In his book, Salm acknowledges the numerous pieces of pottery and other excavated evidence that date the city of Nazareth as early as the Middle Bronze Age. He noted: “The Bronze Age finds at Nazareth come from five tombs and date to the Middle and late Bronze Ages (2200-1200 BCE)” (p. 36). He stated: “The fact that five tombs in the Nazareth basin already exist by the end of the Intermediate Period shows that this quiet and fertile location enticed a substantial group of people to cease their wanderings and settle down” (p. 40). In addition, Salm recognizes that artifacts from the site date to an extended period during the Iron Age, which he classifies as about 1100-700 B.C. He stated: “Combining historical data, the evidence from the ground, together with that from surveys of Southern Galilee, it is probable that a new group of people entered the Nazareth basin about 1100 BCE, and that they continued to live there for about four centuries” (p. 53). These statements are based primarily on the Bronze Period pottery Bagatti describes in Excavations of Nazareth (pp. 258-268) and pieces from the Iron Period (pp. 269-272).

It is at this point in his writing that Salm interjects his thesis. He claims that habitation in Nazareth ended within “a generation or two of the Assyrian conquest” and did not resume until the middle of the 1st century (50-100 BCE) (p. 53). “Thus,” writes Salm,

732 is a terminus a quo for the beginning of a long hiatus in the Nazareth basin. I call it the Great Hiatus (or simply the hiatus), a multi-century gap in evidence of human habitation. The Babylonian and Persian periods are entirely unattested by evidence in the Nazareth basin (p. 60).
Salm bases his Great Hiatus hypothesis on the claim that no artifacts have been found that date between about 700 B.C. to about A.D. 50. He mentioned excavations done in the area of the Church of the Annunciation during the 1930s in which no evidence of a Greek or Roman settlement was found. Salm then wrote: “The following year, R. Tonneau wrote an article in which he registered an amazing fact: no evidence of either Greek or Roman settlement had been found in the excavations” (p. 65).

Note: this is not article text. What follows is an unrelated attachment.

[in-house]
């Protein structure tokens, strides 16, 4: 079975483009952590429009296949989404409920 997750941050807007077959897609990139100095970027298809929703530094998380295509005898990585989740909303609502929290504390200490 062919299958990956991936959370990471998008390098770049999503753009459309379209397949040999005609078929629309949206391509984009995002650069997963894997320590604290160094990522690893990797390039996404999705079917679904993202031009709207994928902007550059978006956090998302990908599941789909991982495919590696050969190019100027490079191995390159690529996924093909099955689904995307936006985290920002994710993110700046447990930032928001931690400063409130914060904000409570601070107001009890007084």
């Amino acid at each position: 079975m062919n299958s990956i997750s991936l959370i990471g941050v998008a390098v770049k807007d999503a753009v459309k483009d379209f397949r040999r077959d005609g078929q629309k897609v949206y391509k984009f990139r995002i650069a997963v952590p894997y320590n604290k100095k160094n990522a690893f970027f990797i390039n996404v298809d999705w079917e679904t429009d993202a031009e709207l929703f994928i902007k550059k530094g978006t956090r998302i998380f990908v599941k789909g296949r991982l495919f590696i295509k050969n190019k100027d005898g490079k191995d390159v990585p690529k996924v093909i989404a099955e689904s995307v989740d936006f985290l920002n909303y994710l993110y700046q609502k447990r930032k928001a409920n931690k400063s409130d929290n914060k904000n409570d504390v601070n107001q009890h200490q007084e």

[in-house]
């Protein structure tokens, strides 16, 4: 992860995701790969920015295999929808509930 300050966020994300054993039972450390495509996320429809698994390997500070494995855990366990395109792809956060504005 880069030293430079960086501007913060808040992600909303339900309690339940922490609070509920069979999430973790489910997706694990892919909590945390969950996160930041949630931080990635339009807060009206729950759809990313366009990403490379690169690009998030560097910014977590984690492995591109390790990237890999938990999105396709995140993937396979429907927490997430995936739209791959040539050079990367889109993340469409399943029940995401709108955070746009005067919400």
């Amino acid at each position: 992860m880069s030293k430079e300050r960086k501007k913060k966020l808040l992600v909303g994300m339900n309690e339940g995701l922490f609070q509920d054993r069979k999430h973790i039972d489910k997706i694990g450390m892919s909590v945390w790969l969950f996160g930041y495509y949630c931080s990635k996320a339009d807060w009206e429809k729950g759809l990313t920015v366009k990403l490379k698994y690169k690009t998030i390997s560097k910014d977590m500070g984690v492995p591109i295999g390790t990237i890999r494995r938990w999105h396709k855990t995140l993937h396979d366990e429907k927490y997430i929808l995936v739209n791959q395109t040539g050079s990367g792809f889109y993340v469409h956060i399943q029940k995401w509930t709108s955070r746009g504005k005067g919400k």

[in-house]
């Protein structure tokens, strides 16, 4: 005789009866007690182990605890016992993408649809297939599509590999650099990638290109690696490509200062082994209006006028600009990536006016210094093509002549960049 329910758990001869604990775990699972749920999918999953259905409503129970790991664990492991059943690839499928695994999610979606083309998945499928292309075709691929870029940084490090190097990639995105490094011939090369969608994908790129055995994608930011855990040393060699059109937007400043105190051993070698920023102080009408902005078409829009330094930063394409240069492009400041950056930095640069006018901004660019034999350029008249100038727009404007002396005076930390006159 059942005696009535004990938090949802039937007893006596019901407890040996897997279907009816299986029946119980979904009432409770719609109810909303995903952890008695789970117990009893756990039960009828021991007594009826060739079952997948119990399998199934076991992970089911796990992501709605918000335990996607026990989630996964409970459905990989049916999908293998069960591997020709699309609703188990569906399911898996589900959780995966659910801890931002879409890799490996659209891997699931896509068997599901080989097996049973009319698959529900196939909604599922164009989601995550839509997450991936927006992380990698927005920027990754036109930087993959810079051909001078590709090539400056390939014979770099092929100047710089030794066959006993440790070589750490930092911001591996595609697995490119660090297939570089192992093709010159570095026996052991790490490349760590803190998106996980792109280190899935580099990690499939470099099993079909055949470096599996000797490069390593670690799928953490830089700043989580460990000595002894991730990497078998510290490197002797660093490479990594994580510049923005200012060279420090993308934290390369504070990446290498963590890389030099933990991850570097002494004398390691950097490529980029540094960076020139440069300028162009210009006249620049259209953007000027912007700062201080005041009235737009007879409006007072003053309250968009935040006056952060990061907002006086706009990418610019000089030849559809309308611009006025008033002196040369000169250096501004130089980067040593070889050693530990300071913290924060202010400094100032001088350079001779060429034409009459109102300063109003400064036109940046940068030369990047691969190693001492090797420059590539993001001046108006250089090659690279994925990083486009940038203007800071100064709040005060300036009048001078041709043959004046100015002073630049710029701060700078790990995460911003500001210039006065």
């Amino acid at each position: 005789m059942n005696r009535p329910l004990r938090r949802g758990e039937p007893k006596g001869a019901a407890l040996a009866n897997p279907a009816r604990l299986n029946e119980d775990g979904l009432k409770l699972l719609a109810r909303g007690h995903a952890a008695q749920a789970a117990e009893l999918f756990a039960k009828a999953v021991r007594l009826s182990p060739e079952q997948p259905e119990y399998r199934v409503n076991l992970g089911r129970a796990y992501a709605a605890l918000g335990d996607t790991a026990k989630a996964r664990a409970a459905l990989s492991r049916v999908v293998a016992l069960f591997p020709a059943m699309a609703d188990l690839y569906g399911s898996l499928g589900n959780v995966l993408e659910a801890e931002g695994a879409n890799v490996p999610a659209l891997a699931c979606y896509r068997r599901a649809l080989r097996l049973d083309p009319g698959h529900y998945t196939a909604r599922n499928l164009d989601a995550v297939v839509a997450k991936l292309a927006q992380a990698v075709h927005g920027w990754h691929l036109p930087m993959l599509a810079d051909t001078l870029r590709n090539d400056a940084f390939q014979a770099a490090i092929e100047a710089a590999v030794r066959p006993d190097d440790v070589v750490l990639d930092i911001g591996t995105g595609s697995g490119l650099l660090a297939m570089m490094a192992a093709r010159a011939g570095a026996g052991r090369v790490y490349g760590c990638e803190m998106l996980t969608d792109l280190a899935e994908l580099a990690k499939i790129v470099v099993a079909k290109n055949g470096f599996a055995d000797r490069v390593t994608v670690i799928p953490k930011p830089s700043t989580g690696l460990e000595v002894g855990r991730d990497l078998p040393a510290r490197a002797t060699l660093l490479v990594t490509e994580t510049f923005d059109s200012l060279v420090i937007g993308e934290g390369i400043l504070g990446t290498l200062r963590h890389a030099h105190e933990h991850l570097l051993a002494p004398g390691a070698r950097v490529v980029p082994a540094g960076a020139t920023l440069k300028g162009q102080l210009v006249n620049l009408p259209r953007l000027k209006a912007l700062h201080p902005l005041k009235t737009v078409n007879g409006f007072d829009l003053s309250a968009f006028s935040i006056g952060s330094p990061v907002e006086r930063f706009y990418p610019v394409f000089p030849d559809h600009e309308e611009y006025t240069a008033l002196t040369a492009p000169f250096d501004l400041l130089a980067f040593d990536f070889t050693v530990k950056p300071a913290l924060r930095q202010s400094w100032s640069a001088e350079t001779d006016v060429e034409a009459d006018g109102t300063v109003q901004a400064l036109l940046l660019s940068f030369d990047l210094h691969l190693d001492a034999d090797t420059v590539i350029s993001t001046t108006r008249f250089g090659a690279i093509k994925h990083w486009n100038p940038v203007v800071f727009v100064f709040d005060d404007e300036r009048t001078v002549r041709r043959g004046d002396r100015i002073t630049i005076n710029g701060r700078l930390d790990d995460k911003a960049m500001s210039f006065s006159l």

Notice, however, that Salm stresses the lack of material being found. Throughout the rest of his book, he equivocates the absence of evidence with the absence of a settlement. In essence, he says that since the excavations did not find a settlement, that proves that no settlement existed. Salm’s assertion violates one of the most fundamental rules of interpreting archaeological information. It is a well-known truth that “absence of evidence” does not provide “evidence of absence.” A host of reasons exist as to why the settlement may not have been discovered by the excavations. It could be that the small area excavated was a field or a yard in a settlement that did not have any artifacts to yield. Yet Salm insists that because no evidence of such a settlement was found at that time, then that proves there was not a settlement. He wrote: “The fact that habitations and other domestic evidence have never been uncovered on the hillside confirms the obvious. It is clear that the settlement in all ancient periods was situated on the valley floor” (p. 68). Actually, the only thing that the lack of evidence of a settlement proved at the time was that excavations had not yet uncovered one, not that one did not exist. All it would take to refute Salm on this important point is simply to find evidence of a settlement.

Salm’s Missing Settlement is Found